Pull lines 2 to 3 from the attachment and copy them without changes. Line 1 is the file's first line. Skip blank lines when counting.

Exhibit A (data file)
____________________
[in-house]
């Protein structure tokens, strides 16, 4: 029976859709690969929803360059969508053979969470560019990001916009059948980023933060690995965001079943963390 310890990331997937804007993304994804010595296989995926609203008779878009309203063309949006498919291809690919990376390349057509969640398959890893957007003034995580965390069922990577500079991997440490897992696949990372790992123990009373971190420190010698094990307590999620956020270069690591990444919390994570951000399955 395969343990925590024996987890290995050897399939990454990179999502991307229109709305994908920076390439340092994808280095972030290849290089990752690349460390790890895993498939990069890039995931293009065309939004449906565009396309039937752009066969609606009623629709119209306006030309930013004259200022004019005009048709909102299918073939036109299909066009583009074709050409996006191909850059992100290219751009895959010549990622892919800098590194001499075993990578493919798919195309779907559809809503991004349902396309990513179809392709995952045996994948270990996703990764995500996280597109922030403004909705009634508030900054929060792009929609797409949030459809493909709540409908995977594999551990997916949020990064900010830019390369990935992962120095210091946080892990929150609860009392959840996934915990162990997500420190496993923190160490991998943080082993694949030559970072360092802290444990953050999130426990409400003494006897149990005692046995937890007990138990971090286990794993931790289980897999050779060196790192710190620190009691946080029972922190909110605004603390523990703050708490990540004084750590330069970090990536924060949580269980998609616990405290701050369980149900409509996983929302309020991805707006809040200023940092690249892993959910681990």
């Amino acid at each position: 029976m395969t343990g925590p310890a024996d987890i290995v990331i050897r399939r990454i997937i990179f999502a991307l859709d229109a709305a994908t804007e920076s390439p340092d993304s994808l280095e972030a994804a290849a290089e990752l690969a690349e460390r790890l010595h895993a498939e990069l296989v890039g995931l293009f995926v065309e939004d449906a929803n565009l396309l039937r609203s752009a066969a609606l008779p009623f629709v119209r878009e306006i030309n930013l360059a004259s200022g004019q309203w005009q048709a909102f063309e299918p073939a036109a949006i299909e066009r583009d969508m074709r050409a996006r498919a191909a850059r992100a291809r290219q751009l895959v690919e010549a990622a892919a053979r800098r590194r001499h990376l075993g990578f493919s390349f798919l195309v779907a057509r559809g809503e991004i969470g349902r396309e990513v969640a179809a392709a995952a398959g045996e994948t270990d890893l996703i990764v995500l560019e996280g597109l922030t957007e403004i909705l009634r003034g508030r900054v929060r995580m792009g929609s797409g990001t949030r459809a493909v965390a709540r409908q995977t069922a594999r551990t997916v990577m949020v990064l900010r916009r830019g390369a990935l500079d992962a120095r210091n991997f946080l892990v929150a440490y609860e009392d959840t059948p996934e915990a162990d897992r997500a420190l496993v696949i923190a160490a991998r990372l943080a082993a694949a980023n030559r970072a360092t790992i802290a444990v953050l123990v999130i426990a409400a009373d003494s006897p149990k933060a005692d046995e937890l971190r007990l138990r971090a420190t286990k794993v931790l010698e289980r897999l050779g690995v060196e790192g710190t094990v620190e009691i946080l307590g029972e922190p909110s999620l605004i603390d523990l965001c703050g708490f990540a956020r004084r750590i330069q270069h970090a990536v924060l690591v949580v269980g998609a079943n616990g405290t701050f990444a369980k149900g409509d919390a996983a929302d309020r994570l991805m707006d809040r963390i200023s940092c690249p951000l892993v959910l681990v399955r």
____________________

């Protein structure tokens, strides 16, 4: 029976859709690969929803360059969508053979969470560019990001916009059948980023933060690995965001079943963390 310890990331997937804007993304994804010595296989995926609203008779878009309203063309949006498919291809690919990376390349057509969640398959890893957007003034995580965390069922990577500079991997440490897992696949990372790992123990009373971190420190010698094990307590999620956020270069690591990444919390994570951000399955 395969343990925590024996987890290995050897399939990454990179999502991307229109709305994908920076390439340092994808280095972030290849290089990752690349460390790890895993498939990069890039995931293009065309939004449906565009396309039937752009066969609606009623629709119209306006030309930013004259200022004019005009048709909102299918073939036109299909066009583009074709050409996006191909850059992100290219751009895959010549990622892919800098590194001499075993990578493919798919195309779907559809809503991004349902396309990513179809392709995952045996994948270990996703990764995500996280597109922030403004909705009634508030900054929060792009929609797409949030459809493909709540409908995977594999551990997916949020990064900010830019390369990935992962120095210091946080892990929150609860009392959840996934915990162990997500420190496993923190160490991998943080082993694949030559970072360092802290444990953050999130426990409400003494006897149990005692046995937890007990138990971090286990794993931790289980897999050779060196790192710190620190009691946080029972922190909110605004603390523990703050708490990540004084750590330069970090990536924060949580269980998609616990405290701050369980149900409509996983929302309020991805707006809040200023940092690249892993959910681990």
């Amino acid at each position: 029976m395969t343990g925590p310890a024996d987890i290995v990331i050897r399939r990454i997937i990179f999502a991307l859709d229109a709305a994908t804007e920076s390439p340092d993304s994808l280095e972030a994804a290849a290089e990752l690969a690349e460390r790890l010595h895993a498939e990069l296989v890039g995931l293009f995926v065309e939004d449906a929803n565009l396309l039937r609203s752009a066969a609606l008779p009623f629709v119209r878009e306006i030309n930013l360059a004259s200022g004019q309203w005009q048709a909102f063309e299918p073939a036109a949006i299909e066009r583009d969508m074709r050409a996006r498919a191909a850059r992100a291809r290219q751009l895959v690919e010549a990622a892919a053979r800098r590194r001499h990376l075993g990578f493919s390349f798919l195309v779907a057509r559809g809503e991004i969470g349902r396309e990513v969640a179809a392709a995952a398959g045996e994948t270990d890893l996703i990764v995500l560019e996280g597109l922030t957007e403004i909705l009634r003034g508030r900054v929060r995580m792009g929609s797409g990001t949030r459809a493909v965390a709540r409908q995977t069922a594999r551990t997916v990577m949020v990064l900010r916009r830019g390369a990935l500079d992962a120095r210091n991997f946080l892990v929150a440490y609860e009392d959840t059948p996934e915990a162990d897992r997500a420190l496993v696949i923190a160490a991998r990372l943080a082993a694949a980023n030559r970072a360092t790992i802290a444990v953050l123990v999130i426990a409400a009373d003494s006897p149990k933060a005692d046995e937890l971190r007990l138990r971090a420190t286990k794993v931790l010698e289980r897999l050779g690995v060196e790192g710190t094990v620190e009691i946080l307590g029972e922190p909110s999620l605004i603390d523990l965001c703050g708490f990540a956020r004084r750590i330069q270069h970090a990536v924060l690591v949580v269980g998609a079943n616990g405290t701050f990444a369980k149900g409509d919390a996983a929302d309020r994570l991805m707006d809040r963390i200023s940092c690249p951000l892993v959910l681990v399955r």